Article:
As recounted in the Brittanica, the trend of pharmacopeias over the centuries was to weed out the complicated prescriptions and "ridiculous remedies" and to emphasize the standards for "simples" (i.e., individual items or ingredients).

  In the United States, the general policy of the U.S.P. from the first edition in 1820 was "to select from among substances which possess medicinal power, those, the utility of which is most fully established and best understood; and to form from them preparations and compositions, in which their powers may be exerted to the greatest advantage. It should likewise distinguish those articles by convenient and definite names, such as may prevent trouble or uncertainty in the intercourse of physicians and apothecaries." This policy has followed in each succeeding decennial edition, yet "despite steadfastness in admitting only drugs of established merit, the number of U.S.P. drugs has risen steadily . . ." (U.S.P. XVIII, pp. xxv-xxvi).

  What is In a Pharmacopeia

  As noted above, the early pharmacopeias consisted largely of collections of prescriptions in use, just as a cookbook contains a collection of recipes and instructions for preparing various dishes.

  While there are some in U.S.P. XVIII, they form a small part of the collection. Examples are "Cherry Syrup," p. 106; "Citric Acid Syrup," p. 135; "Coal Tar Ointment," p. 136; "Cocoa Syrup," p. 139; "Cold Cream," p. 143; "Diphenhydramine Hydrochloride Elixir," pp. 208-9; "Glycyrrhiza Syrup," p. 287; "Paragoric," p. 474; "Ringer's Injection," p. 593; "Sulfur Ointment," p. 701; "Wild Cherry Syrup," p. 781; and "Zinc Oxide Ointment," p. 785. Some of these are flavorings and vehicles to which one or another therapeutic agent is added.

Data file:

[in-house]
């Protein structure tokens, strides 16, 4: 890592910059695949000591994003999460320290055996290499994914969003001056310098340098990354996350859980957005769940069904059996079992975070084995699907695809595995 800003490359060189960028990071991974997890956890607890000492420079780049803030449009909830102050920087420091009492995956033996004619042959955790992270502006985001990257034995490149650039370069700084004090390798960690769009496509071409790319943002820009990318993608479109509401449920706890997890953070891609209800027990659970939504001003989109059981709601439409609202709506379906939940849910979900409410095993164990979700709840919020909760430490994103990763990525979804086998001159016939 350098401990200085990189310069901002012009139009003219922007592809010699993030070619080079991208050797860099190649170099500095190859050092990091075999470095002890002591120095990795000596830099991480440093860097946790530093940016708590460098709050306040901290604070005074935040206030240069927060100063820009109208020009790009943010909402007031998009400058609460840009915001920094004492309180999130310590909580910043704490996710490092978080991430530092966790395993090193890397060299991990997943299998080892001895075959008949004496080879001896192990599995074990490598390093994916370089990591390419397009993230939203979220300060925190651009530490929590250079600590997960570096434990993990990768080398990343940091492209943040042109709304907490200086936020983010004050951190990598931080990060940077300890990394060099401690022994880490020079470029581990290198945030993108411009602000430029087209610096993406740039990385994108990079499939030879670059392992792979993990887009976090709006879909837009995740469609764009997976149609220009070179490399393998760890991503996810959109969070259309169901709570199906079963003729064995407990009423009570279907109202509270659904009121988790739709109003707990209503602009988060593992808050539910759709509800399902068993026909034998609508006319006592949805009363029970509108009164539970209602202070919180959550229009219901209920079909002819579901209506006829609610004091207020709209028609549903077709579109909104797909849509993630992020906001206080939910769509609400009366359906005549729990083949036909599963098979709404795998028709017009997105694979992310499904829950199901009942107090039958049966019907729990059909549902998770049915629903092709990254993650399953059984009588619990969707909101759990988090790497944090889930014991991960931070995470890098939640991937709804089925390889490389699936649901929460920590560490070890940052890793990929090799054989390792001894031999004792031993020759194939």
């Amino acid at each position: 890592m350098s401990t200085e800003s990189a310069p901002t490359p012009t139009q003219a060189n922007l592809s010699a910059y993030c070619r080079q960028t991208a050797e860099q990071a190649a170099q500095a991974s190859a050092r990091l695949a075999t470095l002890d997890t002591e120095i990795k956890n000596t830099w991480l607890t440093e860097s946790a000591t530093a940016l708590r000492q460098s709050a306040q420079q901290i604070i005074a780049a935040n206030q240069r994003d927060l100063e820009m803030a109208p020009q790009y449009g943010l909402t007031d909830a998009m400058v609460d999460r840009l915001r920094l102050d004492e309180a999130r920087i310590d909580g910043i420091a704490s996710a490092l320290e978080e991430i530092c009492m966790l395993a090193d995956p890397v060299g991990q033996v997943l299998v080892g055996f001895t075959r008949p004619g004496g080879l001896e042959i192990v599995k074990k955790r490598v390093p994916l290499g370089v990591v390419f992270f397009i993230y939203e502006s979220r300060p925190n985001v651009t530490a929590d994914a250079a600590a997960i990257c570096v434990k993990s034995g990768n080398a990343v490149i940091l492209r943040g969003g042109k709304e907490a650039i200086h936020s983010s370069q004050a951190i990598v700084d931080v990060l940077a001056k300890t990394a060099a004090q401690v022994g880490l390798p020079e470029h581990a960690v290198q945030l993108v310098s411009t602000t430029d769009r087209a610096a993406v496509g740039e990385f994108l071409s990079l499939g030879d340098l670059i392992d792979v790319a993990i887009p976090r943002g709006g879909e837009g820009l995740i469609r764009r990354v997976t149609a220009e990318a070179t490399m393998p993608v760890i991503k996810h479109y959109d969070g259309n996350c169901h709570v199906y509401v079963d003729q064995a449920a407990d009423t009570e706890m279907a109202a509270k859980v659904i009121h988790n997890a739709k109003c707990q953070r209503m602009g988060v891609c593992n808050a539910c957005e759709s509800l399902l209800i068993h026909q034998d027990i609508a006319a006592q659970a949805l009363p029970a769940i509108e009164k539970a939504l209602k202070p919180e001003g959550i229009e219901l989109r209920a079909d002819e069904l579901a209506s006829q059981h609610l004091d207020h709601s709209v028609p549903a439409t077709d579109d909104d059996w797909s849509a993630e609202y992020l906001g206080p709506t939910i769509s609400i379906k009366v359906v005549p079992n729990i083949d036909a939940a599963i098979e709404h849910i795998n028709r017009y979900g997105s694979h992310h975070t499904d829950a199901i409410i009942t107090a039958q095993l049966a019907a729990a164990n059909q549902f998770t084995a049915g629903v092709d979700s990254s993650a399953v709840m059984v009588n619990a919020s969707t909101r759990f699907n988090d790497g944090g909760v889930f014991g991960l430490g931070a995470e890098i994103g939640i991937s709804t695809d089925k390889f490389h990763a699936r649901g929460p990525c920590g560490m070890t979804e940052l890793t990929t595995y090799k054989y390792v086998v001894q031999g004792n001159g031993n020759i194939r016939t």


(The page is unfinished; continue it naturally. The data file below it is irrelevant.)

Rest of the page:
This change in content from prescriptions to ingredient items no doubt is a reflection of the trend in pharmacy over the decades. The apothecary today rarely "compounds" prescriptions; most medications are produced by pharmaceutical manufacturers who are able to apply better controls from the testing of raw materials, through the manufacture of ingredients, to the compounding of the medication and the testing of the product. Since much of this is now performed by automatic machinery in large volume, a much higher degree of uniformity at much lower unit cost can be realized than would be possible by the older method of compounding by hand with mortar and pestle.

  This trend is paralleled elsewhere. In the early days of opticianry, ophthalmic lenses for eyeglasses were ground and polished to prescription by the optician. Today, ophthalmic lenses are mass-produced in a wide range of optical strengths, in small increments of difference in diopters, with the volume in each strength determined by statistical data about the visual needs of the population to be served. Today the optician merely selects a standard lens of the strength called for by the prescription, cuts it to the shape and size required by the eyeglass frame, grinds the edges (not the optical surface) and fits the lens to the frame. As with prescriptions for medicine, this arrangement provides a much higher level of uniformity and reliability, at much lower unit cost, than would be possible with the old hand method. Custom tailoring and shoemaking have followed the same path.

  Similarly, the prescriptions found in the Merck Manual (12th Ed., 1972), at pp. 1849-1893 reflect this trend in pharmaceutical manufacture; by and large the prescriptions are of single articles without the "recipe" for compounding.

  Articles in the U.S.P. as "Drugs"

  The difficulty with any attempt to apply the statutory term "drugs" as a comprehensive noun for all the chemicals, substances and materials in the U.S.P. is evident from the fact that a very large number of them have multifarious characteristics, qualities and uses other than the medicinal ones to which the word "drug" naturally applies.

  "Water" is recognized (p. 776) as H 2O, with a molecular weight of 18.02, and described as a "clear, colorless, odorless liquid." After a number of assay specifications it is put in the category of "Pharmaceutic aid (solvent)."